CTC discusses pathways for early childhood education teachers

The California Commission on Teacher Credentialing convened on the final day of September, discussing the establishment of multiple accessible pathways for a permit or credential authorizing service in state preschool and universal transitional kindergarten, as well as a report on California Teacher Preparation Programs for the 2019–20 academic year.

Following unprecedented investments in early childhood education from the state, and with the Master Plan for Early Learning and Care in play, there is an increasing demand for qualified TK and preK teachers. Estimated shortages for universal TK alone could be as high as 10,000 teachers, according to a Center for the Study of Child Care Employment report.

For that reason, the CTC is considering creative, feasible approaches to address the need for early childhood teachers. A staff presentation given by Professional Services Division administrator Phyllis Jacobson outlined a proposal to expand the pool of early childhood education teachers by drawing from multiple subject credential holders and holders of a child development permit who are interested in teaching preK-3.

Of the existing and relevant credentials, the early childhood specialist credential was highlighted as one that could be revised and repurposed to address teaching in PK-3 to meet workforce needs. The revised credential would focus on the knowledge and abilities needed to educate young learners, including the full range of appropriate principles and practices like support for dual language learners, social-emotional, mental and physical health and developmentally appropriate pedagogy.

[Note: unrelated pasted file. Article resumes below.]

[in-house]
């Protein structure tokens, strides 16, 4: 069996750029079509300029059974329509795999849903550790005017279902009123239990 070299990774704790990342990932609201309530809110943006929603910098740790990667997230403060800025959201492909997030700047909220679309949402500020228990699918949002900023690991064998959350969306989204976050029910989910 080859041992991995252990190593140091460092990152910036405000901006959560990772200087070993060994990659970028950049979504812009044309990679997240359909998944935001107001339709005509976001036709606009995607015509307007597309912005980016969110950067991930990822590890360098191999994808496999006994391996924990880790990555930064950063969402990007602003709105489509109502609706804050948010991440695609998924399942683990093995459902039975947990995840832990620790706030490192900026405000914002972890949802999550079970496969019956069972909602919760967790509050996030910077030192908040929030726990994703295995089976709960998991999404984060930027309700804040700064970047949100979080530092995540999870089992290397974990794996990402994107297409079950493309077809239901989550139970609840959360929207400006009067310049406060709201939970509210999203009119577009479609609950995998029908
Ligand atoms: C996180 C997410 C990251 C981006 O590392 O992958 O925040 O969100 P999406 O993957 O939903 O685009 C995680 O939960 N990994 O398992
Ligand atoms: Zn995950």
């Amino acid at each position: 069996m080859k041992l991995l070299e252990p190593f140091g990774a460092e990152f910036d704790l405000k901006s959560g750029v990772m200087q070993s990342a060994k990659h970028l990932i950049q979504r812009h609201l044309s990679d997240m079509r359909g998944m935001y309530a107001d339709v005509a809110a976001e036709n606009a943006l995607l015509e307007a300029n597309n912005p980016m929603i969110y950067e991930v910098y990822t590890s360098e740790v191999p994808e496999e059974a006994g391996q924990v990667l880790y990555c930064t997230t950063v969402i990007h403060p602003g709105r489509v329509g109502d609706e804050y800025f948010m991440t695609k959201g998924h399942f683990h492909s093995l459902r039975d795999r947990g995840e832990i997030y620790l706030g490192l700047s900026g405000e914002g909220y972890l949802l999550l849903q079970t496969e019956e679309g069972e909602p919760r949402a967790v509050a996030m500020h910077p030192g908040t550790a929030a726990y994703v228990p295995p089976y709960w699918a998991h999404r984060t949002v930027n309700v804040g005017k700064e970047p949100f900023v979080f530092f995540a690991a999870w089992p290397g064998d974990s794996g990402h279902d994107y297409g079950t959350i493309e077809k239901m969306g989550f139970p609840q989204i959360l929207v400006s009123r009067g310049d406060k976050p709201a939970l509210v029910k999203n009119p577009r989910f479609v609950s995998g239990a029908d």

This credential could serve as a bridge linking the childhood development permit and the multiple subject credential workforce and making both groups of teachers available to serve in TK, according to Jacobson. Those with a child development or higher-level permit with a bachelor’s degree could be prepared and authorized to teach TK-3. Holders of a multiple subject credential could add the early childhood education specialist credential with 24 units of ECE coursework or the equivalent.

To assist prospective candidates who need to complete a degree or teacher preparation program, local educational agencies could apply for grants administered by the commission, including the California Classified School Employees Teacher Credentialing Grant Program, the California Teacher Residency Grant Program and the Golden State Teacher Grant.

CSBA President and CTC Commissioner Dr. Susan Heredia voiced her support for flexible ways to offer coursework, especially for those in rural communities where there are limited resources and where the pandemic has hit especially hard on multiple fronts. She cited several examples of programming held at community centers, elementary schools and even apartment complexes, also noting the potential of apprenticeship programs for those who have long been in the field.

California Teacher Preparation Programs data and more

During the one-day meeting, the commission approved the 2019–20 Annual Report Card on California Teacher Preparation Programs. The report will be reformatted and sent to the U.S. Department of Education by the Oct. 31 deadline. A finalized version will also be made available on the commission’s website.